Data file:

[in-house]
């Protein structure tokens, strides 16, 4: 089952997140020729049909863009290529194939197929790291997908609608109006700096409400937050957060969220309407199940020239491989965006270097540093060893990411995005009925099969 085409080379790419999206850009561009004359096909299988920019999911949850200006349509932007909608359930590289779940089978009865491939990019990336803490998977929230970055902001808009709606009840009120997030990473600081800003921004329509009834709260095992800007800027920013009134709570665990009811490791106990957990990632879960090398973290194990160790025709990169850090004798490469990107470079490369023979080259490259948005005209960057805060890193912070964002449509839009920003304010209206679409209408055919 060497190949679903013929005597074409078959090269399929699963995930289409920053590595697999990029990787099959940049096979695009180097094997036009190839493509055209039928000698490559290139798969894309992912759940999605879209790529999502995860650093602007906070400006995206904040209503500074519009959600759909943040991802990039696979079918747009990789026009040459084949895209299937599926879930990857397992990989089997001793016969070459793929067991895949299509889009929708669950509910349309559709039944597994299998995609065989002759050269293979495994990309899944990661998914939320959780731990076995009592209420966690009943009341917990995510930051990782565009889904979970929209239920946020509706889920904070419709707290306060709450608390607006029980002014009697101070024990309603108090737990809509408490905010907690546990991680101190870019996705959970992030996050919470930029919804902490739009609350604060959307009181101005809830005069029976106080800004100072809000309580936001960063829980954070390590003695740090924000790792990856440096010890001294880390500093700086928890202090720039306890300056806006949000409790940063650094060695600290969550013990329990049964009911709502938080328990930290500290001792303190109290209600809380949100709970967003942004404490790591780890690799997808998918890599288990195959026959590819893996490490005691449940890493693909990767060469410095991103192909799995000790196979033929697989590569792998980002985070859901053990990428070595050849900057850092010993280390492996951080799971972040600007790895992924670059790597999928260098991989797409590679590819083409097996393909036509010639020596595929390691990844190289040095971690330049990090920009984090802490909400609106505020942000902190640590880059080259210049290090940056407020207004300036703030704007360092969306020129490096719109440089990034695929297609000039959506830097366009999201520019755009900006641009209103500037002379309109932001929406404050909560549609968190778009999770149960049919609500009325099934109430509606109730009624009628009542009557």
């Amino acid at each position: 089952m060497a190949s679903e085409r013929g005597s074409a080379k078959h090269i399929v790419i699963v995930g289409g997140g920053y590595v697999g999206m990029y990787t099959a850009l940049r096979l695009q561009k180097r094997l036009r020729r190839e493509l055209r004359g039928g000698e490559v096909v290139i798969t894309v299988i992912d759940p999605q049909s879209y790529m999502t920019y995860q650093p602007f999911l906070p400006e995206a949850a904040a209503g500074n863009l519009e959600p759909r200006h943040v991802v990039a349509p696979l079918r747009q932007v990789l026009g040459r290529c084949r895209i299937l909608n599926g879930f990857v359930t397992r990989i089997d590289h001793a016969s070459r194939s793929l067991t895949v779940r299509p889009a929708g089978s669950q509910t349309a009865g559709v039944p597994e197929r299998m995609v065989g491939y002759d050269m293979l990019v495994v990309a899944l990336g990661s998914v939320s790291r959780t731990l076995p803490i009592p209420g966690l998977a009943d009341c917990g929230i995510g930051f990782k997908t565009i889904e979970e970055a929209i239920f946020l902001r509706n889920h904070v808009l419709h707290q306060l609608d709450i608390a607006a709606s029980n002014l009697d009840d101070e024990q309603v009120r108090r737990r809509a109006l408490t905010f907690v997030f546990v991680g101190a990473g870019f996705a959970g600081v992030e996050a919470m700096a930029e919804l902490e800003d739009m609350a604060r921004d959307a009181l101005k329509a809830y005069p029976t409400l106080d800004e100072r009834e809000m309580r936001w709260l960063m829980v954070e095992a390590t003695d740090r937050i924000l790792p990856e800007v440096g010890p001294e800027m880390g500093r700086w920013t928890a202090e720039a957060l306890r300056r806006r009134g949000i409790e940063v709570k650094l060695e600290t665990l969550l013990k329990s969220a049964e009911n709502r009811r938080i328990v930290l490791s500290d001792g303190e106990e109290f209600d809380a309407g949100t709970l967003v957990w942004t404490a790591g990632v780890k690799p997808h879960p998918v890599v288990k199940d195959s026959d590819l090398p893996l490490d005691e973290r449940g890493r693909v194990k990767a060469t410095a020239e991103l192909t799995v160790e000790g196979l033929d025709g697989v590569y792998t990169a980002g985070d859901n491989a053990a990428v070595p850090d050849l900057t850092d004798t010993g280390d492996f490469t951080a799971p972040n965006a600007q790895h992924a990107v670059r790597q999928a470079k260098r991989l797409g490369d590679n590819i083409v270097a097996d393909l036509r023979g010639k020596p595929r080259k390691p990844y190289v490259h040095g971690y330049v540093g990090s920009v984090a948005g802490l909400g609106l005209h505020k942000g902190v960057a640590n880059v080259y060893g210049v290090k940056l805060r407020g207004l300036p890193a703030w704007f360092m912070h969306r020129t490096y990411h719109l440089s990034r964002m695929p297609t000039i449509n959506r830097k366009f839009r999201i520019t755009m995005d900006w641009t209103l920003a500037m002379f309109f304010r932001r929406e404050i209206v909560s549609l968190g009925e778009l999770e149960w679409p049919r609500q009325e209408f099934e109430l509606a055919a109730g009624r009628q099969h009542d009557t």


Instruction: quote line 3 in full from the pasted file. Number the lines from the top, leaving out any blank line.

């Amino acid at each position: 089952m060497a190949s679903e085409r013929g005597s074409a080379k078959h090269i399929v790419i699963v995930g289409g997140g920053y590595v697999g999206m990029y990787t099959a850009l940049r096979l695009q561009k180097r094997l036009r020729r190839e493509l055209r004359g039928g000698e490559v096909v290139i798969t894309v299988i992912d759940p999605q049909s879209y790529m999502t920019y995860q650093p602007f999911l906070p400006e995206a949850a904040a209503g500074n863009l519009e959600p759909r200006h943040v991802v990039a349509p696979l079918r747009q932007v990789l026009g040459r290529c084949r895209i299937l909608n599926g879930f990857v359930t397992r990989i089997d590289h001793a016969s070459r194939s793929l067991t895949v779940r299509p889009a929708g089978s669950q509910t349309a009865g559709v039944p597994e197929r299998m995609v065989g491939y002759d050269m293979l990019v495994v990309a899944l990336g990661s998914v939320s790291r959780t731990l076995p803490i009592p209420g966690l998977a009943d009341c917990g929230i995510g930051f990782k997908t565009i889904e979970e970055a929209i239920f946020l902001r509706n889920h904070v808009l419709h707290q306060l609608d709450i608390a607006a709606s029980n002014l009697d009840d101070e024990q309603v009120r108090r737990r809509a109006l408490t905010f907690v997030f546990v991680g101190a990473g870019f996705a959970g600081v992030e996050a919470m700096a930029e919804l902490e800003d739009m609350a604060r921004d959307a009181l101005k329509a809830y005069p029976t409400l106080d800004e100072r009834e809000m309580r936001w709260l960063m829980v954070e095992a390590t003695d740090r937050i924000l790792p990856e800007v440096g010890p001294e800027m880390g500093r700086w920013t928890a202090e720039a957060l306890r300056r806006r009134g949000i409790e940063v709570k650094l060695e600290t665990l969550l013990k329990s969220a049964e009911n709502r009811r938080i328990v930290l490791s500290d001792g303190e106990e109290f209600d809380a309407g949100t709970l967003v957990w942004t404490a790591g990632v780890k690799p997808h879960p998918v890599v288990k199940d195959s026959d590819l090398p893996l490490d005691e973290r449940g890493r693909v194990k990767a060469t410095a020239e991103l192909t799995v160790e000790g196979l033929d025709g697989v590569y792998t990169a980002g985070d859901n491989a053990a990428v070595p850090d050849l900057t850092d004798t010993g280390d492996f490469t951080a799971p972040n965006a600007q790895h992924a990107v670059r790597q999928a470079k260098r991989l797409g490369d590679n590819i083409v270097a097996d393909l036509r023979g010639k020596p595929r080259k390691p990844y190289v490259h040095g971690y330049v540093g990090s920009v984090a948005g802490l909400g609106l005209h505020k942000g902190v960057a640590n880059v080259y060893g210049v290090k940056l805060r407020g207004l300036p890193a703030w704007f360092m912070h969306r020129t490096y990411h719109l440089s990034r964002m695929p297609t000039i449509n959506r830097k366009f839009r999201i520019t755009m995005d900006w641009t209103l920003a500037m002379f309109f304010r932001r929406e404050i209206v909560s549609l968190g009925e778009l999770e149960w679409p049919r609500q009325e209408f099934e109430l509606a055919a109730g009624r009628q099969h009542d009557t």